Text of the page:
There’s no way to sugarcoat things for investors of Endeavor International (NYSE: END ) . Despite a small price bump over the past few weeks, the company has recently fallen to a market capitalization of just $150 million. In the past year, shares have plunged from a 52-week high of $13.23 to its recent price of around $3. Ouch. Among the company’s many problems is its heavy debt load of more than $800 million. This has investors scared and some savvy investors see the debt load sinking the shares even further and have sold more than 29% of the company’s shares short.
Why it's hated
While the debt is a concern, it's just one of Endeavor's current storms. Another is that 29% of current production is weighted toward North American natural gas, where profits are being held back by low natural gas prices. Among its oil plays, it’s has 90,500 net acres in the Heath shale of Montana. Haven’t heard of the Heath shale? It was supposed to be the next Bakken, only better because it's shallower. At one time, EOG Resources called the Heath shale the “king of oil plays.” Unfortunately, it hasn’t proved to be very commercially viable as its best wells are just producing limited amounts of oil per day.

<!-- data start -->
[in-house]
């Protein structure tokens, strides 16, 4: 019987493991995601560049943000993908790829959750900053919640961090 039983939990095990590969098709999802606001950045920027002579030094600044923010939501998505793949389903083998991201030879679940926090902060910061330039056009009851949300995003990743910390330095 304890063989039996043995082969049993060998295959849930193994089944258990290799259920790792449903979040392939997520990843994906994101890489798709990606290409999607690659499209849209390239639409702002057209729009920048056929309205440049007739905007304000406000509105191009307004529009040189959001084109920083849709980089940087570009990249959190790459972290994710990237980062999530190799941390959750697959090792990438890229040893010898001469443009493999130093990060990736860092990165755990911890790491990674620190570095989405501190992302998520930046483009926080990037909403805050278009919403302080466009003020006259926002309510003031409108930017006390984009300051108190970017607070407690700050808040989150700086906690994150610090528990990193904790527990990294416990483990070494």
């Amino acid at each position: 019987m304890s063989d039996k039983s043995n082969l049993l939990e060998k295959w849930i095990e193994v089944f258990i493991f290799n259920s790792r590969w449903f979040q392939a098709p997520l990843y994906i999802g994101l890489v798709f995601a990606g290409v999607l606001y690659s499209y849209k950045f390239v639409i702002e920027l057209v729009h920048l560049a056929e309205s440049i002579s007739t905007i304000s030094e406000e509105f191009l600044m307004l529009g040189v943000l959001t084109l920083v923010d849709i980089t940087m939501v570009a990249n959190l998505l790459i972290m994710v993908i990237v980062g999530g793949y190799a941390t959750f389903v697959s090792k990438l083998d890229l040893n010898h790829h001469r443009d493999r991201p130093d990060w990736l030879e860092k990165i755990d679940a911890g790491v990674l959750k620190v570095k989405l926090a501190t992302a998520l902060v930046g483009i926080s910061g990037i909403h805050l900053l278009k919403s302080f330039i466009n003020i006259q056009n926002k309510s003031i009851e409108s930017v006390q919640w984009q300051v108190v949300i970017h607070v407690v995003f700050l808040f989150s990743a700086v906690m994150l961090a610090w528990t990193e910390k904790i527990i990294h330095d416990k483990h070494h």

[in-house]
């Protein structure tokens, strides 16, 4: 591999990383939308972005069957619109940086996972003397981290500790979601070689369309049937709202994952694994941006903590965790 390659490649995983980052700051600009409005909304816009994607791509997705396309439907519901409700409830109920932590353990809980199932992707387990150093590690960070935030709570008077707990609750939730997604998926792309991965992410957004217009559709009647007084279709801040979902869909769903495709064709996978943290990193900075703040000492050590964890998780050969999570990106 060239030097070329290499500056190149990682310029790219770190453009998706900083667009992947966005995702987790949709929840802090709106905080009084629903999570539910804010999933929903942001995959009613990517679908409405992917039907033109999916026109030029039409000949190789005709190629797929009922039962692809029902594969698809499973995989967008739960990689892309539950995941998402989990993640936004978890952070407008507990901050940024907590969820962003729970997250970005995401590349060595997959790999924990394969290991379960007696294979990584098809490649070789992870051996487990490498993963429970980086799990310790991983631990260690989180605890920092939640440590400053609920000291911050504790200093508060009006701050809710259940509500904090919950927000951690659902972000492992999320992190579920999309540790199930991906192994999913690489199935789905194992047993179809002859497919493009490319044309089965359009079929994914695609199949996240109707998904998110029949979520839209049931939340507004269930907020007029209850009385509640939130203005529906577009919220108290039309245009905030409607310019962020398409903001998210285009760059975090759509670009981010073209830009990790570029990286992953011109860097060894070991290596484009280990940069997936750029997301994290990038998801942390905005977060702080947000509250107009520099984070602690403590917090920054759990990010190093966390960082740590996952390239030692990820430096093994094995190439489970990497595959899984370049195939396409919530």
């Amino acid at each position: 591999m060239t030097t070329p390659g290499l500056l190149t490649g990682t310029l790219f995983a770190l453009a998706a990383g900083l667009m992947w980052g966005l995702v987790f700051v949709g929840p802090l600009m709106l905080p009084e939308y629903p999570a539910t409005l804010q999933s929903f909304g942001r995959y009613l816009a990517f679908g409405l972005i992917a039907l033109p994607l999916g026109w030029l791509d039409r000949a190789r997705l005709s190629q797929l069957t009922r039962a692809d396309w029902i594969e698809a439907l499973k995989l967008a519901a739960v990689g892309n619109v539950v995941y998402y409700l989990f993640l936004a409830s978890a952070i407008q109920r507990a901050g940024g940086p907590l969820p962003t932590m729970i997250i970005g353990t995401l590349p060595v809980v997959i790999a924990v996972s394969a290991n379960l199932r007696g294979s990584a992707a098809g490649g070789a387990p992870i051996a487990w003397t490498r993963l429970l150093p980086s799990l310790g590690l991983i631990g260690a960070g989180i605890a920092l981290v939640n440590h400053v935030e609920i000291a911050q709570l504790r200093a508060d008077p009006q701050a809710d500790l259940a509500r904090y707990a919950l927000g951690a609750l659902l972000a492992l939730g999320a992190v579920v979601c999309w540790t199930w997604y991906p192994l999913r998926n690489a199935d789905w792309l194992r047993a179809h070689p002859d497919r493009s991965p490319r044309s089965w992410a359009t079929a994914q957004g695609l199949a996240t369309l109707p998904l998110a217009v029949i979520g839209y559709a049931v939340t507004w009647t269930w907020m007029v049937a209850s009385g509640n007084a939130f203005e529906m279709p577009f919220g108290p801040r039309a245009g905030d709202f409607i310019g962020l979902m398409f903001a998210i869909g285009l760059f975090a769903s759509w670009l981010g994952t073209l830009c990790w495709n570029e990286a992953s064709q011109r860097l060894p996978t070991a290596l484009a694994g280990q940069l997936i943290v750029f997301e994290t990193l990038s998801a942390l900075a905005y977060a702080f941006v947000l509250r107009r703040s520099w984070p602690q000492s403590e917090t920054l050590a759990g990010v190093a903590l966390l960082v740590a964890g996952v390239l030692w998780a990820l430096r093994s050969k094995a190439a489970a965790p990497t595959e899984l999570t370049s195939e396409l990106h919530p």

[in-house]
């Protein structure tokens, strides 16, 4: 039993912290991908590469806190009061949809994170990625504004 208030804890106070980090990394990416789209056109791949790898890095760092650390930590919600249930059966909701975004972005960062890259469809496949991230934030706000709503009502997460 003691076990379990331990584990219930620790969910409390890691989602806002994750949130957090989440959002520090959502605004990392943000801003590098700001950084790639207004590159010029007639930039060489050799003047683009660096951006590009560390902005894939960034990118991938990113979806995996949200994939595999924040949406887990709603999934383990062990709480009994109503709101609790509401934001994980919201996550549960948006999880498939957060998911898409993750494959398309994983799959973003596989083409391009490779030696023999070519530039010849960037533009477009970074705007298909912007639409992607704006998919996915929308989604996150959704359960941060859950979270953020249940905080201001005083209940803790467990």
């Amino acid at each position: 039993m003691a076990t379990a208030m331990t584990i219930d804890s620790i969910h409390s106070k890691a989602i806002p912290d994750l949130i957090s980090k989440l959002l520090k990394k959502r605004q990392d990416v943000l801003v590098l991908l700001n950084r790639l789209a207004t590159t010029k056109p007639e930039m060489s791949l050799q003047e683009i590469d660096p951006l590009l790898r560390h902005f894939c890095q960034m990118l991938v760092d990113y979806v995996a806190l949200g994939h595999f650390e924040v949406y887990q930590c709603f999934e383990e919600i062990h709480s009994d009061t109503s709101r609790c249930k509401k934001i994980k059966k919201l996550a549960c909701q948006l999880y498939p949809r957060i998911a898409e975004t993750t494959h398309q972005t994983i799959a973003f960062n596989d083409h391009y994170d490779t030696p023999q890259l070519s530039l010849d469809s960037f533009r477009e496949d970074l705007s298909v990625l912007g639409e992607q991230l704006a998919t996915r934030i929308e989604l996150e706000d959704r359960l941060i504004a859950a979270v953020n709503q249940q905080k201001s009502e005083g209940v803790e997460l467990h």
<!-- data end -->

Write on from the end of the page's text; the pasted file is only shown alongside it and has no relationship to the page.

Oh, and speaking of storms, one just recently damaged the company’s East Rochelle well and halted operations. With a list this long, no wonder shorts hate this stock. Endeavor appears to be in serious trouble. Or is it?
Why it should be loved
The company has accomplished a lot in the past couple of years. At the end of 2011, it announced the acquisition of ConocoPhillips' interest in three producing U.K. oil fields in the North Sea for $330 million. Together with the rest of its U.K. assets, Endeavor will see growing cash flow from these oil projects. In fact, has been able to sell its U.K. oil production forward in order to raise cash. Even better, this oil is priced at Brent-based crude prices, which trade at a significant premium to the U.S. benchmark WTI.
Because of the strength of these assets, it was able to extend its looming credit facility due date until the middle of 2014. With that near-term credit overhang now past, the company can focus on its operations.
Finally, the company’s board is in the midst of a strategic review, which could result in the company unlocking the significant value of its assets. Among the options are a sale or joint venture of its U.K. assets or a sale of other non-core assets. It is also possible that the whole company is put up for sale, though more value would likely be found through asset sales because of its depressed share price.
My Foolish take
While I can understand why shorts fear Endeavor’s debt, there’s enough positive catalysts to be found at its U.K. assets for shorts to be worried. Further, the strategic review could result in a transaction that sends shares exploding higher. While I’d personally be leery of investing my capital, I certainly wouldn’t short this company given the potential catalysts for a higher share price.
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